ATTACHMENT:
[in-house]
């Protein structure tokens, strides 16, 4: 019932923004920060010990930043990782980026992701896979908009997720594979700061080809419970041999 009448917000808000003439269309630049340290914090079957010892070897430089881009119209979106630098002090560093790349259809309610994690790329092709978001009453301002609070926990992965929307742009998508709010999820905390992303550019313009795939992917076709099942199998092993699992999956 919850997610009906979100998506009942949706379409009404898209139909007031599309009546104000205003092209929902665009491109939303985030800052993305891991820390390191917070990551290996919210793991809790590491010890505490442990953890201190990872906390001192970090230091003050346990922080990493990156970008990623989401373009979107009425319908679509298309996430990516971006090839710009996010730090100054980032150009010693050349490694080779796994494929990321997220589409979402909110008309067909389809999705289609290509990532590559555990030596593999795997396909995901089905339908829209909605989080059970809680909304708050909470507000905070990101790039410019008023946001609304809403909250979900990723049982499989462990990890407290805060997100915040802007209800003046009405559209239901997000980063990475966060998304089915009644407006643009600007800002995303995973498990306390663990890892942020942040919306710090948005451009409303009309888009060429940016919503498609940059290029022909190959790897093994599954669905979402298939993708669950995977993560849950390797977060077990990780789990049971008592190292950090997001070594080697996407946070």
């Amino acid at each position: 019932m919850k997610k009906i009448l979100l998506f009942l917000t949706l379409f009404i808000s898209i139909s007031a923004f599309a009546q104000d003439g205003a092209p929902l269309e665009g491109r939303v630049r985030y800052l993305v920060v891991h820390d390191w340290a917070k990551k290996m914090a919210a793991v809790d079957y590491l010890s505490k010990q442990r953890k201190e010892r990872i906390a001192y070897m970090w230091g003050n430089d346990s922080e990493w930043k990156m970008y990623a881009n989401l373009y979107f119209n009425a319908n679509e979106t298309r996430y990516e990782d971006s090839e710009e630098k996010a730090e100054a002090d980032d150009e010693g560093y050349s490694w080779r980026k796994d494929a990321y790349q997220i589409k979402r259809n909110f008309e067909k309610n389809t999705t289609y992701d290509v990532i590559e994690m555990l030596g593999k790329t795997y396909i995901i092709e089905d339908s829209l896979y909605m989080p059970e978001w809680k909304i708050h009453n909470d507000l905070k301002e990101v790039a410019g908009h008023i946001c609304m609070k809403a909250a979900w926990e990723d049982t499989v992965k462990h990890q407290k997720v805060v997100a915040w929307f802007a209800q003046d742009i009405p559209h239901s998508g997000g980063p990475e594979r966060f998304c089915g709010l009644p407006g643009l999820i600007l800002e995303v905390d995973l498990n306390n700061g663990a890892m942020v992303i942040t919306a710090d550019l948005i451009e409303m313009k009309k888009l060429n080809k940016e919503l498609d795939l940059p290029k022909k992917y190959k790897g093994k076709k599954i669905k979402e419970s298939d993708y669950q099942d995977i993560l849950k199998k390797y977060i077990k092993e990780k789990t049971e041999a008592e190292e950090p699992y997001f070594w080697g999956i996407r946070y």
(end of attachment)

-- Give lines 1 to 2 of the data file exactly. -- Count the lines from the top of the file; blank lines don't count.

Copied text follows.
[in-house]
């Protein structure tokens, strides 16, 4: 019932923004920060010990930043990782980026992701896979908009997720594979700061080809419970041999 009448917000808000003439269309630049340290914090079957010892070897430089881009119209979106630098002090560093790349259809309610994690790329092709978001009453301002609070926990992965929307742009998508709010999820905390992303550019313009795939992917076709099942199998092993699992999956 919850997610009906979100998506009942949706379409009404898209139909007031599309009546104000205003092209929902665009491109939303985030800052993305891991820390390191917070990551290996919210793991809790590491010890505490442990953890201190990872906390001192970090230091003050346990922080990493990156970008990623989401373009979107009425319908679509298309996430990516971006090839710009996010730090100054980032150009010693050349490694080779796994494929990321997220589409979402909110008309067909389809999705289609290509990532590559555990030596593999795997396909995901089905339908829209909605989080059970809680909304708050909470507000905070990101790039410019008023946001609304809403909250979900990723049982499989462990990890407290805060997100915040802007209800003046009405559209239901997000980063990475966060998304089915009644407006643009600007800002995303995973498990306390663990890892942020942040919306710090948005451009409303009309888009060429940016919503498609940059290029022909190959790897093994599954669905979402298939993708669950995977993560849950390797977060077990990780789990049971008592190292950090997001070594080697996407946070």